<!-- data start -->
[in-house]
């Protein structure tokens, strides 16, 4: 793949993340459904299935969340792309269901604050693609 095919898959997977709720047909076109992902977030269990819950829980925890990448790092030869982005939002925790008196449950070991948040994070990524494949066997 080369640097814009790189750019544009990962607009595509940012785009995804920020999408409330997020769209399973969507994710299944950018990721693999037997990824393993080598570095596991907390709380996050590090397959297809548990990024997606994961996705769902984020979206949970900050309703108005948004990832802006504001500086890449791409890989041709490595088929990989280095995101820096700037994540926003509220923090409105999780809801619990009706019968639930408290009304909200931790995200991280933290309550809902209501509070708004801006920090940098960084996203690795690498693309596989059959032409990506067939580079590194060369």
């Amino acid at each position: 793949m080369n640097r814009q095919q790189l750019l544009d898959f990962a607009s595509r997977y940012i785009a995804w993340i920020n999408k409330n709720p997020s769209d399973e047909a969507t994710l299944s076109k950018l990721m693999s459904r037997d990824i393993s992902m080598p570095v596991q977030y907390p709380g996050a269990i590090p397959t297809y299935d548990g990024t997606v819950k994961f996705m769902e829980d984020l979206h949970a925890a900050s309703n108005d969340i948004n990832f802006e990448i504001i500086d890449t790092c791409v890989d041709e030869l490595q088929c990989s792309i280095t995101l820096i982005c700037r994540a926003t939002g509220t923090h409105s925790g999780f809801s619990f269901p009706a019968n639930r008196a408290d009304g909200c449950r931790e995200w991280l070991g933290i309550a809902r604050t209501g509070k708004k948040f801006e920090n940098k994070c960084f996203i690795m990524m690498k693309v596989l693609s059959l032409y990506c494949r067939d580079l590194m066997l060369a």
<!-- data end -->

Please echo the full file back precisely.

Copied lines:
[in-house]
């Protein structure tokens, strides 16, 4: 793949993340459904299935969340792309269901604050693609 095919898959997977709720047909076109992902977030269990819950829980925890990448790092030869982005939002925790008196449950070991948040994070990524494949066997 080369640097814009790189750019544009990962607009595509940012785009995804920020999408409330997020769209399973969507994710299944950018990721693999037997990824393993080598570095596991907390709380996050590090397959297809548990990024997606994961996705769902984020979206949970900050309703108005948004990832802006504001500086890449791409890989041709490595088929990989280095995101820096700037994540926003509220923090409105999780809801619990009706019968639930408290009304909200931790995200991280933290309550809902209501509070708004801006920090940098960084996203690795690498693309596989059959032409990506067939580079590194060369």
């Amino acid at each position: 793949m080369n640097r814009q095919q790189l750019l544009d898959f990962a607009s595509r997977y940012i785009a995804w993340i920020n999408k409330n709720p997020s769209d399973e047909a969507t994710l299944s076109k950018l990721m693999s459904r037997d990824i393993s992902m080598p570095v596991q977030y907390p709380g996050a269990i590090p397959t297809y299935d548990g990024t997606v819950k994961f996705m769902e829980d984020l979206h949970a925890a900050s309703n108005d969340i948004n990832f802006e990448i504001i500086d890449t790092c791409v890989d041709e030869l490595q088929c990989s792309i280095t995101l820096i982005c700037r994540a926003t939002g509220t923090h409105s925790g999780f809801s619990f269901p009706a019968n639930r008196a408290d009304g909200c449950r931790e995200w991280l070991g933290i309550a809902r604050t209501g509070k708004k948040f801006e920090n940098k994070c960084f996203i690795m990524m690498k693309v596989l693609s059959l032409y990506c494949r067939d580079l590194m066997l060369a």